When foam enters or is generated in the fan system, rather than leaving the fan housing cleanly at its normal working air discharge region, at least in part it may be caught and churned between the last fan and the adjacent bearing-supporting housing wall, in some instances the churning action expanding foams to a much larger volume; whence some part of the foam is then moved inwardly toward the shaft region and there past the ordinarily simple mechanical bearing seals. Very few occurrences of this sort are needed to result in a bearing lubricant loss to such extent that rapid bearing failure results.
By the present invention, to the final or working air discharging centrifugal fan there is clamped in back-to-back relation a smaller diameter auxiliary centrifugal fan to the central inlet eye of which there is introduced along the bearing and shaft region what may be termed "shielding" or "auxiliary" clean air. The auxiliary fan then discharges the "auxiliary" air circumferentially for sweeping foam, from the region between the fan housing wall and back of the working air fan, towards the working air outlet.
Further, a flat-bottomed cup-shaped rotary baffle or seal shield is commonly clamped on the shaft with, and in the inlet eye of, the auxiliary fan, thus surrounding the shaft portion leaving the adjacent bearing; in the case of a motor fan unit, extending towards the fanward end bracket face, also to surround a projecting bearing socket formation thereof. This affords further protection of the bearing region, especially where as in the preferred form a centrally apertured disk plate or baffle is secured on the fanward side of the fan housing end wall, i.e., the fanward end bracket face of a motor fan unit, to define an auxiliary or clean air flow space extending from angularly spaced fresh air inlets radially inward, towards the bearing region, to the central aperture as an annular outlet to the auxiliary fan inlet eye.
By this further somewhat elaborate structure, for the clean air flow, there is provided a further air and mechanical shield against foam or liquid movement to the bearing region, due to any minor recirculation of air from the auxiliary fan peripheral outlet to its central inlet, even under conditions of extreme foam loading.
The general object of the present invention is to provide, for wet pick-up type vacuum sweepers, cleaners and the like, a suction fan and bearing system including an improved safe-guard against foam or detergent reaching the fan shaft bearing region.
A further object is to provide, in an electric motor vacuum fan unit for wet pick-up type vacuum sweepers, cleaners and the like, a suction fan and bearing system including an improved safe-guard against foam or detergent reaching the fanward end bearing region of the motor and bracket.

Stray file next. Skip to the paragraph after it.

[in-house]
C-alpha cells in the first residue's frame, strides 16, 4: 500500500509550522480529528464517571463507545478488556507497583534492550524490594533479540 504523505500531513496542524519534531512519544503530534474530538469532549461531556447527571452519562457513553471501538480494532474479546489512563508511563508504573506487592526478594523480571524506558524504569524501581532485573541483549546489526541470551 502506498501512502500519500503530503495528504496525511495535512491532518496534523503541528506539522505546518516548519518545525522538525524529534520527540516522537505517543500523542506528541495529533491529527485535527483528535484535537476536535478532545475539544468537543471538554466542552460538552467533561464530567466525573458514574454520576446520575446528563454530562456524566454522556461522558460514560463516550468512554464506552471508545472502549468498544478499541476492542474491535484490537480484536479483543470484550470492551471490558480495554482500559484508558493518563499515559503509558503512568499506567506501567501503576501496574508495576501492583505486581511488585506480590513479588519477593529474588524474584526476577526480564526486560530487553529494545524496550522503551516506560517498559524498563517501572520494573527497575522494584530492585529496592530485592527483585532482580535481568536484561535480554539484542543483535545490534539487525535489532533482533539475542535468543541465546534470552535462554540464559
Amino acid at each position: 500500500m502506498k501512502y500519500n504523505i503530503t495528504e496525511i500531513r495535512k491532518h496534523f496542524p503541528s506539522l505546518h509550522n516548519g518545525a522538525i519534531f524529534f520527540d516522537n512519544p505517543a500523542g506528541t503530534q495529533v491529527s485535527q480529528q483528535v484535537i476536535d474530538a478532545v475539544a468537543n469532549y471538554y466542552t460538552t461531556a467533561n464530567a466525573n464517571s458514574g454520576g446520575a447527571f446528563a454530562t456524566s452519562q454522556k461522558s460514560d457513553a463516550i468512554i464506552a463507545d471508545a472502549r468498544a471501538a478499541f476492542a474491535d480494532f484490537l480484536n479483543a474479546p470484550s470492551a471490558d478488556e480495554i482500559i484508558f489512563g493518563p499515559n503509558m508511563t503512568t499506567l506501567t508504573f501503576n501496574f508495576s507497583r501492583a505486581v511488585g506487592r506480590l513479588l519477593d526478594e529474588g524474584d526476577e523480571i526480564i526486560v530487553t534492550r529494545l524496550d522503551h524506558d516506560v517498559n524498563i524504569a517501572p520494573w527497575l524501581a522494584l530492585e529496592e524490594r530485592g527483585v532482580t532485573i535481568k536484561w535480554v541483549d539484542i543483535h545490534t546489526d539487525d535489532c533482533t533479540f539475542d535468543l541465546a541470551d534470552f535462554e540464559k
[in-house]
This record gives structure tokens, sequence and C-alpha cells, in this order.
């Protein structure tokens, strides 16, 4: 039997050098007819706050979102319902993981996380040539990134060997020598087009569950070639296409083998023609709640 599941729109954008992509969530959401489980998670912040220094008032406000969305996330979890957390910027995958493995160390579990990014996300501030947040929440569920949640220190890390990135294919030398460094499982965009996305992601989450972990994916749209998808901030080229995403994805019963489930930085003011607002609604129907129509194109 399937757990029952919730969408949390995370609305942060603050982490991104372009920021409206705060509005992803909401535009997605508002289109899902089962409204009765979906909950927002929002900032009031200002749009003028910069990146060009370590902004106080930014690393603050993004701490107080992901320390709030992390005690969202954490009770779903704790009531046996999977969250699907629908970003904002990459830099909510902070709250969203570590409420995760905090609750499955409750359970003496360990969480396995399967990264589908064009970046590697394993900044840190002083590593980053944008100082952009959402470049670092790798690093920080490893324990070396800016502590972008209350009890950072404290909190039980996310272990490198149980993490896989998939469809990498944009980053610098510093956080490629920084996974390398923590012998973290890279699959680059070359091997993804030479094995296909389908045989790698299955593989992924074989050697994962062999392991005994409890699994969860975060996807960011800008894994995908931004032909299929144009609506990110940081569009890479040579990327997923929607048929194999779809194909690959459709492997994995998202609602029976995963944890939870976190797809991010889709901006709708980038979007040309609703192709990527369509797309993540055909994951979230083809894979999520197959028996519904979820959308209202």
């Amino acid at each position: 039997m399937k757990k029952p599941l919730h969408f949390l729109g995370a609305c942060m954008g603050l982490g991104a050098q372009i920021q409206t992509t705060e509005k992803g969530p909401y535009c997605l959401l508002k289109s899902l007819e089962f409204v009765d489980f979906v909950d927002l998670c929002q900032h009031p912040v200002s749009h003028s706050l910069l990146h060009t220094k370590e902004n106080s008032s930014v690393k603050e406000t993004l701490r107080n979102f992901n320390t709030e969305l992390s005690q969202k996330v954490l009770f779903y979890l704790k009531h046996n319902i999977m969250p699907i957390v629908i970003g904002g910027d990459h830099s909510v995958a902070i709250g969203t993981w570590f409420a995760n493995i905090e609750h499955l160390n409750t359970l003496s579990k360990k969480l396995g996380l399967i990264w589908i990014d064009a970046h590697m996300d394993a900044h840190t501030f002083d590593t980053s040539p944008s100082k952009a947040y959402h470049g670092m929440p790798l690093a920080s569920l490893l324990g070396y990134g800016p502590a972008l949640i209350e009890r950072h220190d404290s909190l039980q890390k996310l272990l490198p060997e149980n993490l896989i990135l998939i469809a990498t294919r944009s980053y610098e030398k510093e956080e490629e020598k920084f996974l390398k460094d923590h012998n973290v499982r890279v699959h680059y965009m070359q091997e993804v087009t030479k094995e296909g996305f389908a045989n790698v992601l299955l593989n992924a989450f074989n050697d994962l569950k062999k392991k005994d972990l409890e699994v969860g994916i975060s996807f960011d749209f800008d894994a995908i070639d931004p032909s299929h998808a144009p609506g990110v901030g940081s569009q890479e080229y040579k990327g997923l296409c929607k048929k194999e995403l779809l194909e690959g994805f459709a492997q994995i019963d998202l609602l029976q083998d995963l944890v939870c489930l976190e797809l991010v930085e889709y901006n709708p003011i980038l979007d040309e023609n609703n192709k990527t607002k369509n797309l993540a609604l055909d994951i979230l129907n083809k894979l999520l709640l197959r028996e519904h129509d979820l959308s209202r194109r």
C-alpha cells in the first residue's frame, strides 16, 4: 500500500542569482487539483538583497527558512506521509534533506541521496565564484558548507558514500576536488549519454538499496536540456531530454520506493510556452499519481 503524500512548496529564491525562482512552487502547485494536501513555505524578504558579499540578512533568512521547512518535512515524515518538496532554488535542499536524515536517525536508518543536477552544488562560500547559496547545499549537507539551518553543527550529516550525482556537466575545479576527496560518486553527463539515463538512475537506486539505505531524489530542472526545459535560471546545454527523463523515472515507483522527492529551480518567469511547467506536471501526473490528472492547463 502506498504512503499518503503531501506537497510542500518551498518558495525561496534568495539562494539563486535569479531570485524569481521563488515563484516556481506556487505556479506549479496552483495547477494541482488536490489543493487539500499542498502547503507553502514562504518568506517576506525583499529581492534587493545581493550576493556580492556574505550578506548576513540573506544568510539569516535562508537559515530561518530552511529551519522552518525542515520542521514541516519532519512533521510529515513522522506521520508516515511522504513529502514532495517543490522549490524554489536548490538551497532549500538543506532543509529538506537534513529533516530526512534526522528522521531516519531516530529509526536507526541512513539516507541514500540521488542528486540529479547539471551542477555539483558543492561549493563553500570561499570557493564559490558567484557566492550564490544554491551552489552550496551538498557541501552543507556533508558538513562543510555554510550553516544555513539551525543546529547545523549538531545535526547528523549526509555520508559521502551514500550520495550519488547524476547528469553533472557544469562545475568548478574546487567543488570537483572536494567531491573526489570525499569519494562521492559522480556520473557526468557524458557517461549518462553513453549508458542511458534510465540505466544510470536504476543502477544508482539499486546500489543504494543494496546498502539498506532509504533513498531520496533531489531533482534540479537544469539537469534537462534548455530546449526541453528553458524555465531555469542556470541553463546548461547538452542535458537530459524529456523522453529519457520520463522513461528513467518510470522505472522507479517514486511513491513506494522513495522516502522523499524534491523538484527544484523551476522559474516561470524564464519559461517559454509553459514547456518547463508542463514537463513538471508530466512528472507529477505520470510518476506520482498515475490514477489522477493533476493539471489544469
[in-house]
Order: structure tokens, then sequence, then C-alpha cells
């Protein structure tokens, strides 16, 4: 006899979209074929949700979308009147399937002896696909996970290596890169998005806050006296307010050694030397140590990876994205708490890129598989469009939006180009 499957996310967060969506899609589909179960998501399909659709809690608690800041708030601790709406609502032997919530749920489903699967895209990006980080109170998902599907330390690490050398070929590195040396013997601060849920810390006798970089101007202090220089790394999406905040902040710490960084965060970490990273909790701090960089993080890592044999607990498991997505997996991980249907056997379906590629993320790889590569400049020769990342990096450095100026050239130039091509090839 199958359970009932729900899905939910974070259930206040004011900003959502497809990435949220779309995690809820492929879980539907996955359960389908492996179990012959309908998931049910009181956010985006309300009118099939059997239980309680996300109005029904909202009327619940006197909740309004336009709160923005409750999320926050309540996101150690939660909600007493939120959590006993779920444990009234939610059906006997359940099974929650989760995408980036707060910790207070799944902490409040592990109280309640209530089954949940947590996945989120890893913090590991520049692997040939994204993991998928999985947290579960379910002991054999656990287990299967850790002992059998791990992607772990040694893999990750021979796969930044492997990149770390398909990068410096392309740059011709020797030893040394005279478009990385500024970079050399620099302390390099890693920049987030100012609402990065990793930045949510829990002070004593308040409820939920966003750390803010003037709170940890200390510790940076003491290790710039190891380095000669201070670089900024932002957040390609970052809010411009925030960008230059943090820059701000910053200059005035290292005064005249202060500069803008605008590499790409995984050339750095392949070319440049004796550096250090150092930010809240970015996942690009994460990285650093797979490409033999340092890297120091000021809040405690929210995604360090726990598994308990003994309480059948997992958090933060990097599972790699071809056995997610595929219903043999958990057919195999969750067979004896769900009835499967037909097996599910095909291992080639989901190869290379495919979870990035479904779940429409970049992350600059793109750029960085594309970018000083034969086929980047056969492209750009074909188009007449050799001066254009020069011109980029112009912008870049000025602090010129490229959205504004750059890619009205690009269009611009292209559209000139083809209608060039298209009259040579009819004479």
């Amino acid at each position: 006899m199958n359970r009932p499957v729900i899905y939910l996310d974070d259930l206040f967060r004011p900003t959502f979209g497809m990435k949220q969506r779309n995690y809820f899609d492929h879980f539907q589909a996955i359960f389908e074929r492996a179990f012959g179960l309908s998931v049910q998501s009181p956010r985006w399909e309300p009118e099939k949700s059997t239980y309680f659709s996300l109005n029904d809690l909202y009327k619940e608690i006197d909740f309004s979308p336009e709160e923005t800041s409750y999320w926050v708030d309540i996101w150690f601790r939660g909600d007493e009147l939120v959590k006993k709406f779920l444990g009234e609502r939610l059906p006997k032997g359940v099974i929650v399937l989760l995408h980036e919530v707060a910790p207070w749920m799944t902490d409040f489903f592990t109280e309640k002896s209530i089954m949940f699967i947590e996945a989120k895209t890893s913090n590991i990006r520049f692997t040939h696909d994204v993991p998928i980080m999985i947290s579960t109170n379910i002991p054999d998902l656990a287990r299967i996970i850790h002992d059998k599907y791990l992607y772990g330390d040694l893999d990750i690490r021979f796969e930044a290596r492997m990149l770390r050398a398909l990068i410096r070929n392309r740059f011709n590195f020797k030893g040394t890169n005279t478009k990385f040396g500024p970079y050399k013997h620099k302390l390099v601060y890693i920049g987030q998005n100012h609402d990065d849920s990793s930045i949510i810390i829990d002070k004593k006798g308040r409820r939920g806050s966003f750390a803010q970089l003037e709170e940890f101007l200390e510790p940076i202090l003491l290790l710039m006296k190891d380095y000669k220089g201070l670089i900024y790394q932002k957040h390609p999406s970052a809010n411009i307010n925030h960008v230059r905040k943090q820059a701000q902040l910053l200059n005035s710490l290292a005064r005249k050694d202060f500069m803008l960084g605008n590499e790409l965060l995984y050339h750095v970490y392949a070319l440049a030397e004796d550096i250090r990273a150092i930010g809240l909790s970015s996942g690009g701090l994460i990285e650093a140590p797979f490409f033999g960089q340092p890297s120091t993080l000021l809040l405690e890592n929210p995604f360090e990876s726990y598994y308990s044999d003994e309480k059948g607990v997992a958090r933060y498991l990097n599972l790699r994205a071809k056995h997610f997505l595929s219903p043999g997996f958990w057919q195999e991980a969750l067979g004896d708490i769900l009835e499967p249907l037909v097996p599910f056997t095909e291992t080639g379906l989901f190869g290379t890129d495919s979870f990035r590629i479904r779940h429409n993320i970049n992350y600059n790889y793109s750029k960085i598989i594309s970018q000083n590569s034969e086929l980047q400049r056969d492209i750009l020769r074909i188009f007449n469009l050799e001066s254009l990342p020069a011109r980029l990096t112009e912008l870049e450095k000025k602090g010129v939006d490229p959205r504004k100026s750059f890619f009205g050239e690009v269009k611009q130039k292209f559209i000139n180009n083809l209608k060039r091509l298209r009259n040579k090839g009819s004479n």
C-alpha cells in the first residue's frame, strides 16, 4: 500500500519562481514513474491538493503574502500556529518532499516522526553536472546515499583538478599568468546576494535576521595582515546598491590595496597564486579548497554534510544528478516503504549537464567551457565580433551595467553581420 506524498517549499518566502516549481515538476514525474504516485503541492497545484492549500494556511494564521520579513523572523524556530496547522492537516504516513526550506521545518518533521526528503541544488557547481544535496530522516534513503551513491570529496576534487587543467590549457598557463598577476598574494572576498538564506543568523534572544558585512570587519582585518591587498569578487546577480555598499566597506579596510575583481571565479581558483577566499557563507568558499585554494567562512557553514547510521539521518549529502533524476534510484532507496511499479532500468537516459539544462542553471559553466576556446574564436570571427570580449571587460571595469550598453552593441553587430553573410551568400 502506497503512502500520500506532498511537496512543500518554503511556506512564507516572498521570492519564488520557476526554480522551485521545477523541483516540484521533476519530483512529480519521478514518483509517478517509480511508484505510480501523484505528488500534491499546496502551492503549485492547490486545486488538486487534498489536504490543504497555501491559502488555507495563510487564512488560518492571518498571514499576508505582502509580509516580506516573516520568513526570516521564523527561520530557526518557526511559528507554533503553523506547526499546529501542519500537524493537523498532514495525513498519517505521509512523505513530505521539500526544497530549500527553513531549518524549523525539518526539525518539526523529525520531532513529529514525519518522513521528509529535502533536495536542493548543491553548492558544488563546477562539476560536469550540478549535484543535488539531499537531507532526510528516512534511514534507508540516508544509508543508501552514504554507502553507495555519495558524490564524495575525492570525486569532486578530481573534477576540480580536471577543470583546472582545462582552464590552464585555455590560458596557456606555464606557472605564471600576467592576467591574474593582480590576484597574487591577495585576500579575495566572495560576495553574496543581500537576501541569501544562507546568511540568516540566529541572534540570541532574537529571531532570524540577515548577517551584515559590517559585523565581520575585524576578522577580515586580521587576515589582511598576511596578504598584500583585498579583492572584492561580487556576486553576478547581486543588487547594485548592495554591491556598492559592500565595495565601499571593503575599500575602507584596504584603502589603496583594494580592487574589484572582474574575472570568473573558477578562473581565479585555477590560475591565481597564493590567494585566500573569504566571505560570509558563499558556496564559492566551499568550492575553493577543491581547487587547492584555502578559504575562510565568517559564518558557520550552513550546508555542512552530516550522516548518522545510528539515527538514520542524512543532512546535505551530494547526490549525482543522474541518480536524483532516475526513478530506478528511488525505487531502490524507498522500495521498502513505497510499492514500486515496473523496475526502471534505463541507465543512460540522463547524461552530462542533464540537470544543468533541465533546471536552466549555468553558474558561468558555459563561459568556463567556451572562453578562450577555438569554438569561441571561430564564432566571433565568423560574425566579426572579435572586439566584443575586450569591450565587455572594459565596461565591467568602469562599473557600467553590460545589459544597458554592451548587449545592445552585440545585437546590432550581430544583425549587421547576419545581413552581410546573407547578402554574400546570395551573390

A still further and more particular object of the present invention is to provide an electric motor vacuum fan unit of the character described, including an improved air seal for the bearing, whereby foam and detergent entrained in working air .[.is.]..Iadd.are .Iaddend.prevented from gaining access to the fanward end bearing of the motor, there to leach out lubricant and hence to result in premature bearing failure.
Other objects and advantages will appear from the following description and the drawing which shows an electric motor vacuum fan unit generally of a type commonly used for vacuum sweepers and as well cleaners of the wet pick-up type, wherein the unit is shown partially in elevation and partially in longitudinal axial section.
The motor-fan unit U shown in the drawing has a general organization of known type being comprised of a separately ventilated motor section M and a vacuum fan section F, wherein working air moving centrifugal fans 32 and 34 are clamped directly on the motor rotor shaft T projecting from the motor section into the fan section housing.
In the motor section M, as the primary motor housing or stator structure, the left motor end bracket 11 and the right or fanward motor end bracket 12 are secured in engagement with opposite ends of a wound stator or field core structure S by field clamp bolts 13, extending through 11 and threaded into 12. The rotor R is supported to rotate within the field and stator structure by the shaft T with projecting right and left ends extending through appropriate bearing structures 15, 16 received in inwardly facing bearing sockets 17, 18; the rotor here being a commutating armature for which appropriate brush rigging, as indicated by the brush B, is mounted on the motor or inward face of the fanward end bracket 12.
Though series universal motors are commonly used, the invention, of course, is applicable to units with other motor sections of any appropriate electrical design, and also to units with mechanical variations; for example, brushing rigging could be supported on the left end bracket.
A punched metal band 20 is wrapped around annular shallow flat-bottomed receiving formations 11n and 12n on the end bracket members with its ends secured to each other, either permanently or in a readily removable manner, to form a motor housing circumferential closure, which is appropriately punched with air outlet apertures, particularly as at 20a for motor ventilating air exhausting over the commutator and brush region. By axial flow ventilation fan 22 secured on the left outboard end of the shaft T, that air is drawn in through numerous cooling air inlet apertures in the flat-ended, flange-rimmed cup-shaped ventilating fan cover 23, passing through apertures in the end bracket 11, and then; through the length of the motor section, especially between rotor and stator structure, for effective motor cooling.